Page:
I spend a lot of time helping organizations to “think like a data scientist.” My book “Big Data MBA: Driving Business Strategies with Data Science” has several chapters devoted to helping business leaders to embrace the power of data scientist thinking. My Big Data MBA class at the University of San Francisco School of Management focuses on teaching tomorrow’s business executives the power of analytics and data science to optimize key business processes, uncover new monetization opportunities and create a more compelling, engaging customer and channel engagement.
However in working with our data science teams, I have come to realize that we also need to address the other side of the data science equation; that we need to teach the data scientists in order for them to think like business executives. If the data science team cannot present the analytic results in a way that is relevant and meaningful to the business (so that it is clear what actions the business leaders need to take), then why bother.
In order to engagement more effectively with the business users, here are a couple of key points that the data science team needs to understand as they conduct their analytics:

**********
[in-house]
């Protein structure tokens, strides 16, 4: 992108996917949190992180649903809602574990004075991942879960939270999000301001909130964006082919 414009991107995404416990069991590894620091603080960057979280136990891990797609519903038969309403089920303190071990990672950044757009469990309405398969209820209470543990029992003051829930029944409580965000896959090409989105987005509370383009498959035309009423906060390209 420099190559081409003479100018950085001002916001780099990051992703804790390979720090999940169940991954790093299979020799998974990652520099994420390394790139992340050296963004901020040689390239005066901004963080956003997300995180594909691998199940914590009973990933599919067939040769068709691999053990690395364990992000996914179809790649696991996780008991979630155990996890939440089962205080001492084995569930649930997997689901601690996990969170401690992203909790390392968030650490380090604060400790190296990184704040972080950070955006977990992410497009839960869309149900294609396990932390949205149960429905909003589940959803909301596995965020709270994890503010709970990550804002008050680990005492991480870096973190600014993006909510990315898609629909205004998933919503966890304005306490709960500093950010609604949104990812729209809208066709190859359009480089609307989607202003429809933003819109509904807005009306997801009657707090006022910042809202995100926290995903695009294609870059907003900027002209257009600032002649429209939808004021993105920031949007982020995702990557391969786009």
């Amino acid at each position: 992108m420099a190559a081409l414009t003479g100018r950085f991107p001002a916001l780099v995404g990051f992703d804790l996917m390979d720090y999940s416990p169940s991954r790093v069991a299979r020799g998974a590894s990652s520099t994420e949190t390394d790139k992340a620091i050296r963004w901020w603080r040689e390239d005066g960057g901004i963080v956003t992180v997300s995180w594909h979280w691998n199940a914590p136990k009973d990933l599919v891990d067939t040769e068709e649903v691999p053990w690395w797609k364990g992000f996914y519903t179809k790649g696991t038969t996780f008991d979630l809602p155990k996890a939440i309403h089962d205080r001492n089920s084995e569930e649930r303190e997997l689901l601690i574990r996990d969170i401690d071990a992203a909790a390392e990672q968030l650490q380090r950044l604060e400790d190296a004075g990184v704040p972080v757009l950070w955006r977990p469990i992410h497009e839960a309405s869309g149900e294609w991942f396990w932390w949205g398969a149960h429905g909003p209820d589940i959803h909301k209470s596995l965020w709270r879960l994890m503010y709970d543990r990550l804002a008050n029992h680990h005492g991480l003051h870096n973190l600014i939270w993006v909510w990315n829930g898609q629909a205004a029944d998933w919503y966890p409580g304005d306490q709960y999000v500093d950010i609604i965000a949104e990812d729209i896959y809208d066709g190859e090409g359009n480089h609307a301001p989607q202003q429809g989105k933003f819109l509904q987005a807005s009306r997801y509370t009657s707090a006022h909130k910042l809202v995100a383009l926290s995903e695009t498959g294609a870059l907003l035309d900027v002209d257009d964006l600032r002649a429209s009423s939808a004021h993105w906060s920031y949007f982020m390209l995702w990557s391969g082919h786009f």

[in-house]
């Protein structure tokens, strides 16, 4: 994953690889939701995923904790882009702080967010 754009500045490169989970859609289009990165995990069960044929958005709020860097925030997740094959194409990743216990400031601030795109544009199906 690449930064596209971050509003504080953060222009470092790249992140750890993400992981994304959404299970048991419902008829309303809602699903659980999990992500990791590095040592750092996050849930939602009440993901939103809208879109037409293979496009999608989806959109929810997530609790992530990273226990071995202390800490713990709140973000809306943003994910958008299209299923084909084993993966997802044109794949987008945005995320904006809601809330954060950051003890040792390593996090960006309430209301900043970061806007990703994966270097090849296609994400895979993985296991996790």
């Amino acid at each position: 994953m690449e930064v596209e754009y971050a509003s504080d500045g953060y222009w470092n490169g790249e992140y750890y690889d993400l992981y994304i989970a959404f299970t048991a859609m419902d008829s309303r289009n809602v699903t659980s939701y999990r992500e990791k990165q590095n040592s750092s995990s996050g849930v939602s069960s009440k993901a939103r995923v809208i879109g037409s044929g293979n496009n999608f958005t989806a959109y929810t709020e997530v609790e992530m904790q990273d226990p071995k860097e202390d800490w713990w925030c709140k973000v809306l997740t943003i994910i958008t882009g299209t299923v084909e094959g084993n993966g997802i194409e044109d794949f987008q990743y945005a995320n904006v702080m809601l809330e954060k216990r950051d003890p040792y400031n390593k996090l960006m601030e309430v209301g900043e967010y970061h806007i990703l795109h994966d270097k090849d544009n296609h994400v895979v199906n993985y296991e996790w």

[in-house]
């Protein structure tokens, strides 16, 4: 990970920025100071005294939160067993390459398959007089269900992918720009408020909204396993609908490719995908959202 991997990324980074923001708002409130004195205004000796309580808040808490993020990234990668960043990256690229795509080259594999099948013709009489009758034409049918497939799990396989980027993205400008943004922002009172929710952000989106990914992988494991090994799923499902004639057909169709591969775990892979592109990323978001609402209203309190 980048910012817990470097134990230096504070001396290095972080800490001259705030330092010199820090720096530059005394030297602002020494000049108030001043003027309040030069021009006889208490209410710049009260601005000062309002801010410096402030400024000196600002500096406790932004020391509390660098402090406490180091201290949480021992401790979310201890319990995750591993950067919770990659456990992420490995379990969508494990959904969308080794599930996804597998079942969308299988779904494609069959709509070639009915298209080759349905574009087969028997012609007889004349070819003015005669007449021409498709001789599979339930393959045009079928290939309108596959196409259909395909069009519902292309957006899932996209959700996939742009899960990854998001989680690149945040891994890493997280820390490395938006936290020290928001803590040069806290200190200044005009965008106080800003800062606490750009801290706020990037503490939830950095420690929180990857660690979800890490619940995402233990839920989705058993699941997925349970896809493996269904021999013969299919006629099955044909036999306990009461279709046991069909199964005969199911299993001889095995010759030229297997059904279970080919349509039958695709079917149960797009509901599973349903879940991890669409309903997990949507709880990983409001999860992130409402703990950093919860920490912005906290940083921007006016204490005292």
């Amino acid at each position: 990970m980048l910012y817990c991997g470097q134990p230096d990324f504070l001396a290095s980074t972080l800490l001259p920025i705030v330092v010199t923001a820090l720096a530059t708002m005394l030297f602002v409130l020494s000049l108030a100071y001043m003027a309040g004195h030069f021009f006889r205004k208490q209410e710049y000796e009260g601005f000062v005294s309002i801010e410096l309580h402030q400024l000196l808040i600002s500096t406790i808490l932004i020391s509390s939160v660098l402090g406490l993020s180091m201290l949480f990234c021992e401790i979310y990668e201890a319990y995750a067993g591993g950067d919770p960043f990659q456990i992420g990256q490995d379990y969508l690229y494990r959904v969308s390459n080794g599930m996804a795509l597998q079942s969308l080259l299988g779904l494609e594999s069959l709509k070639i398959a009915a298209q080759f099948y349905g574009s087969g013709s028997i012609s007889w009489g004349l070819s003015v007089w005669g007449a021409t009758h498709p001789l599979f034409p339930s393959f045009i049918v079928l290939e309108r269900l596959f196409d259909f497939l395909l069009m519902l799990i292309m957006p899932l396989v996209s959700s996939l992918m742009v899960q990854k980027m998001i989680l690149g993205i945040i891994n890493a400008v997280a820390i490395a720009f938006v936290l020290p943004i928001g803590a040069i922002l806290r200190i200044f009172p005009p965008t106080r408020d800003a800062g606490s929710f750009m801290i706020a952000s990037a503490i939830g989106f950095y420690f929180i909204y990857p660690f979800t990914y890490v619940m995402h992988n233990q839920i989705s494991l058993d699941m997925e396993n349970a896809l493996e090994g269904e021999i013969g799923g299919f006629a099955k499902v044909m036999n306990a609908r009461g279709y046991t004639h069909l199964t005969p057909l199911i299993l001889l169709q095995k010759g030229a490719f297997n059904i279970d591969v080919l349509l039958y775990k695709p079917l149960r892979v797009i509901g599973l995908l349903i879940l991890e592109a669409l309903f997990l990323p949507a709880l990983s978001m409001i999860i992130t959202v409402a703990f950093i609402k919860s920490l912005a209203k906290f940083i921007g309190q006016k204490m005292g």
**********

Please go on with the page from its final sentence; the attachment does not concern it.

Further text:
The data science team needs to understand thoroughly the key decisions that the business users are trying to make. Then, the data science team can present where and how the analytic results can help the business users make better decisions.
As part of ensuring that the analytic results are relevant and meaningful to the business, it is also critical to tie the analytic results back to the organization’s key financial or business drivers. Figure 1 shows an example of linking the analytics to the organization’s key financial and business drivers around the following business decision:
Which customers should receive which promotional offers?
The Harvey Balls in Figure 1 show the relative impact that the promotional offer analytics would have on 6 key financial and business drivers in support of the customer targeting business decision.